Orthostatic Vital Signs (Ambulatory) - CE

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Orthostatic Vital Signs (Ambulatory) - CE


Do not check orthostatic vital signs in patients with supine hypotension, shock, or severe alteration in mental status, or in those who may have spinal, pelvic, or lower-leg injuries.undefined#ref4">4

Medications that block a patient’s normal vasomotor and chronotropic response will interfere with fluid volume evaluation; however, to evaluate a patient’s reaction to a medication, obtaining orthostatic vital signs can be helpful.

Anticipate that the patient may experience dizziness and that an assistant may be necessary to help move the patient from a lying to a standing position. Do not leave the patient alone during this procedure.


Orthostatic vital signs are performed with the patient in different positions. The measurement of orthostatic vital signs is sometimes referred to as postural vital signs or the tilt test. This procedure is used for noninvasive evaluation of fluid loss from conditions such as vomiting, diarrhea, diaphoresis, bleeding, abdominal pain, and blunt abdominal or chest trauma. It can also be used to evaluate cerebral hypotension, unexplained syncope, weakness or dizziness, autonomic dysfunction, systemic hypotension, and response to a change in position in the older adult or ill patient.6 Orthostatic hypotension is impacted by increasing age, diagnosis of hypertension, multiple hypertensive medications, as well as polypharmacy.1

The value of orthostatic vital signs is disputed because there is no universal method on how to perform them or what blood pressure and heart rate changes constitute positive orthostatics. Orthostatic vital signs alone lack the sensitivity to detect volume losses of less than 1000 ml reliably.2 Therefore, the vital signs should be interpreted in the context of the patient’s other symptoms, such as dizziness, lightheadedness, fatigue, visual dimming, and shoulder pain.3 These symptoms can be aggravated by hot environments and in patients who tend to stand still without frequently changing position. Signs and symptoms of orthostatic changes are typically not present when the patient is supine but mostly materialize while standing and can be quickly resolved by sitting or lying down.3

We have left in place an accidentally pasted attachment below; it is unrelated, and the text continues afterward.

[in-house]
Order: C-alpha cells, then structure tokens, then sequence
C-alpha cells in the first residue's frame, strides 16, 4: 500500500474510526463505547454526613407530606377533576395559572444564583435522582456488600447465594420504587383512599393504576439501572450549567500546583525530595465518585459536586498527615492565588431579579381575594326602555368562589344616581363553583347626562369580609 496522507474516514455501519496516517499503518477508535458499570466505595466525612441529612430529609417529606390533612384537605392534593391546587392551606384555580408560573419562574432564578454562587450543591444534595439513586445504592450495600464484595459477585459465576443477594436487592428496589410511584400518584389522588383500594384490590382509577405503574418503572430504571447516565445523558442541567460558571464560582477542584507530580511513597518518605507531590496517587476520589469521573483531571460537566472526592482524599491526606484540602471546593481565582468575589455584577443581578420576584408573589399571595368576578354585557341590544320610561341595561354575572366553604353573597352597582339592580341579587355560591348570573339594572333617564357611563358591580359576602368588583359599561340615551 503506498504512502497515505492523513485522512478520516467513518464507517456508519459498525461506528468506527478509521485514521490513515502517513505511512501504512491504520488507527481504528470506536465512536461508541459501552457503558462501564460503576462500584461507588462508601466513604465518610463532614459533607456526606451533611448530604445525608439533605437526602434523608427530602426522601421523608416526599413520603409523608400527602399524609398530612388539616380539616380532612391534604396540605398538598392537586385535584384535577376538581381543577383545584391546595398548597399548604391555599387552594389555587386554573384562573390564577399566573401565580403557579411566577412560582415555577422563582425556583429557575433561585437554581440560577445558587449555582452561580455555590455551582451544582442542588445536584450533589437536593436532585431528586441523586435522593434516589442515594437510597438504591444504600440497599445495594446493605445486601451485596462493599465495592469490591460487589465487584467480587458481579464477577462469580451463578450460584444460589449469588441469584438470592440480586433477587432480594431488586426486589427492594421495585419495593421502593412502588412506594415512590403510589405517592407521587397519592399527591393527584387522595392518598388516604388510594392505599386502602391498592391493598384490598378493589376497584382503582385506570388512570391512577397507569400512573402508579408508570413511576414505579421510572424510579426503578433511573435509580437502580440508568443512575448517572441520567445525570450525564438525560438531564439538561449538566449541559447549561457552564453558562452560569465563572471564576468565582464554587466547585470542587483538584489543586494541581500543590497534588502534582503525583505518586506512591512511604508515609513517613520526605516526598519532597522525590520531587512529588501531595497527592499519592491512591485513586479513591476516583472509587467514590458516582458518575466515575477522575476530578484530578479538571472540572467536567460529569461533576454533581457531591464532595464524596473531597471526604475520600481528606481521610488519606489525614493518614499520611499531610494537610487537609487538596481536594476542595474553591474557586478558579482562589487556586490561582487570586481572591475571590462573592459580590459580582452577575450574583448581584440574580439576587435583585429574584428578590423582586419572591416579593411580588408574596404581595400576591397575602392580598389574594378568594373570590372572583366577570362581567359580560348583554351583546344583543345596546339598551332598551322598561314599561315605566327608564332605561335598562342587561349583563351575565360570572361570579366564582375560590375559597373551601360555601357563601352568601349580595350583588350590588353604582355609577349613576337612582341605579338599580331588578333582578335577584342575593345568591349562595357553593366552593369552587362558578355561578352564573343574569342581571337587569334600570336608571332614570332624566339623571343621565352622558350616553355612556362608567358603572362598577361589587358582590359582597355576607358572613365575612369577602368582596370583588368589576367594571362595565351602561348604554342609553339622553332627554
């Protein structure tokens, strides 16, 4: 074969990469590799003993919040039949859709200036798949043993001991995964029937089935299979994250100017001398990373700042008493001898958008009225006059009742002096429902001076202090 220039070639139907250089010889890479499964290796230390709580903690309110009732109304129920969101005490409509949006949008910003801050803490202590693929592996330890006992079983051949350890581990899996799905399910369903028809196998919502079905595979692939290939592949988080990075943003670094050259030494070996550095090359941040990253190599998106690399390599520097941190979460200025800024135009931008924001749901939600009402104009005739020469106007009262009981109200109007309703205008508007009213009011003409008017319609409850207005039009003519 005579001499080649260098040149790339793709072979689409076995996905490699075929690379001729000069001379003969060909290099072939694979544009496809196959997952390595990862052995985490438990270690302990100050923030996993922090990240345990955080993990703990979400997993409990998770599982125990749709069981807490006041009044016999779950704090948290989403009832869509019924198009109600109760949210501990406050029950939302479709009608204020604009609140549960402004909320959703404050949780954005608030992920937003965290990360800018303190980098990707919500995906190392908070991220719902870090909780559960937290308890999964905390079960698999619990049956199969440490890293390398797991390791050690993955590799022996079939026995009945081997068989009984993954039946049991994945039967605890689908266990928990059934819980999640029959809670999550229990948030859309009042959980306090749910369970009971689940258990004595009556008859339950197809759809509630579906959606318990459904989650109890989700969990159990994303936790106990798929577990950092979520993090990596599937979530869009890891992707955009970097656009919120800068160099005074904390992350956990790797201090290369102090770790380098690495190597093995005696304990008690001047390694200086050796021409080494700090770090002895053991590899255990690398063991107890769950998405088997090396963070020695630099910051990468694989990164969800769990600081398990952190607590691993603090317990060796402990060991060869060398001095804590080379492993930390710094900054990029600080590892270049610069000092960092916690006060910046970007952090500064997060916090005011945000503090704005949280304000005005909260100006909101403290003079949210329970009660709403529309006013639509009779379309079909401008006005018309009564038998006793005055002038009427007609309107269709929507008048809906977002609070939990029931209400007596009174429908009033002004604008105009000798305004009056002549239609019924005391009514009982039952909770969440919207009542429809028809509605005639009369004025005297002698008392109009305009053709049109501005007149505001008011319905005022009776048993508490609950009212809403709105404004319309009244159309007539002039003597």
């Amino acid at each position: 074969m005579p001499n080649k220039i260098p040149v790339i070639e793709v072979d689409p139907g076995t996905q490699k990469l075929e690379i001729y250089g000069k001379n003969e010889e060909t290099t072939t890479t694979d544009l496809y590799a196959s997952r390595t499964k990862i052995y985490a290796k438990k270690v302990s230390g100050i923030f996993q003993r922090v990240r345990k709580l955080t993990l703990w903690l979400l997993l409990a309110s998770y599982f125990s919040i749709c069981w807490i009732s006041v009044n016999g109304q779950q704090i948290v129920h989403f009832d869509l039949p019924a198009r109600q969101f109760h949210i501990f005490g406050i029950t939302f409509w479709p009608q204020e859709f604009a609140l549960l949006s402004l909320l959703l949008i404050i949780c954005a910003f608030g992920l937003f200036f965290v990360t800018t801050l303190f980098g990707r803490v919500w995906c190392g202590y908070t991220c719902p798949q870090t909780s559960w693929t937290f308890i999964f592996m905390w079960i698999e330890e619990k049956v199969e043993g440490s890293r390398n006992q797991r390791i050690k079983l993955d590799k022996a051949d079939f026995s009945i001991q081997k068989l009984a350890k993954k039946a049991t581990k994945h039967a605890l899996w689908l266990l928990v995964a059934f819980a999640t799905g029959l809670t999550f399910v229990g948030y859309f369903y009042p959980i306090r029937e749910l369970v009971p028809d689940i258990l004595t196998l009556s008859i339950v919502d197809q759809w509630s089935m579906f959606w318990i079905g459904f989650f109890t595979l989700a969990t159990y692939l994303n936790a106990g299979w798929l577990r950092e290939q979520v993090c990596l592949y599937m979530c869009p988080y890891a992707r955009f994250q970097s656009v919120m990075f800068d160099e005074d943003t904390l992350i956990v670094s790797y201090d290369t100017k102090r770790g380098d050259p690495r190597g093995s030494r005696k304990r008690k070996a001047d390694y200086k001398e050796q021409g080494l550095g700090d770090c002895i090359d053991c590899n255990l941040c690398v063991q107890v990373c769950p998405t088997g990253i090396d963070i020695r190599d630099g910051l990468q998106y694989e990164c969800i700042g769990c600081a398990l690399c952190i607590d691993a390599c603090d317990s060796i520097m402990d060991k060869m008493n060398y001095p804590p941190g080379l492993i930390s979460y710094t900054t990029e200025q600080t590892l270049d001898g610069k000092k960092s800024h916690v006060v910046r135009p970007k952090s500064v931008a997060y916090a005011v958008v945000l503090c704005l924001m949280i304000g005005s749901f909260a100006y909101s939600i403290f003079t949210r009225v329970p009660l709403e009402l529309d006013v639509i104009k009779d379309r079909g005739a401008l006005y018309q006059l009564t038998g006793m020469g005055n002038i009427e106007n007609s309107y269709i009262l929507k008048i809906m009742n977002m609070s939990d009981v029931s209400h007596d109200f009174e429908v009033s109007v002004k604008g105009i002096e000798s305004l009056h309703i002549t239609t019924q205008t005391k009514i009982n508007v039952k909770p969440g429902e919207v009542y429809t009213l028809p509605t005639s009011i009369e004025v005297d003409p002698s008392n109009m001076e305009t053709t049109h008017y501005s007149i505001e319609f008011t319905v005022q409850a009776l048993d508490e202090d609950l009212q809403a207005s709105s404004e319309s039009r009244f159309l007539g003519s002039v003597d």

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  • Provide developmentally and culturally appropriate education based on the desire for knowledge, readiness to learn, and overall neurologic and psychosocial state.
  • Teach the patient the signs and symptoms of orthostatic hypotension (e.g., dizziness, lightheadedness, fatigue) and provide instructions on when to seek additional care.
  • Encourage the patient to report feelings of dizziness or instability when changing positions during testing. If the patient feels dizzy or unstable, the test should be terminated, and the patient assisted to lie down before falling.
  • Educate the patient with postural symptoms about the importance of sitting for several minutes before getting out of bed and standing up slowly after sitting for an extended time.
  • Encourage questions and answer them as they arise.


  1. Perform hand hygiene and don gloves. Don additional personal protective equipment (PPE) based on the patient’s need for isolation precautions or the risk of exposure to bodily fluids.
  2. Introduce yourself to the patient.
  3. Verify the correct patient using two identifiers.
  4. Explain the procedure and ensure that the patient agrees to treatment.
  5. Ensure that evaluation findings are communicated to the clinical team leader per the organization’s practice.
  6. Determine the patient’s medication history. Certain medications can predispose a patient to orthostatic hypotension in the absence of hypovolemia:4
    1. Sympatholytic drugs
    2. Diuretics
    3. Nitrates
    4. Opioids
    5. Antihistamines
    6. Psychotropic agents
    7. Barbiturates
    8. Antihypertensives
    9. Anticholinergics
  7. Have the patient lie in a supine position for 5 to 10 minutes before taking the initial measurements.2
    Prevent unreliable results by avoiding invasive or painful procedures during the measurement of orthostatic vital signs.
  8. Measure blood pressure and heart rate after the patient has been in a supine position for 5 to 10 minutes.2 Use the appropriate-size blood pressure cuff. The correct cuff size is determined by arm circumference (Table 1)Table 1.5
  9. Assist the patient as needed with moving from a supine to a standing position. If the patient is unable to stand for a blood pressure measurement, try either the high-Fowler or the sitting position, although the results may be less credible. A supine-to-standing measurement is more accurate than a supine-to-sitting measurement.2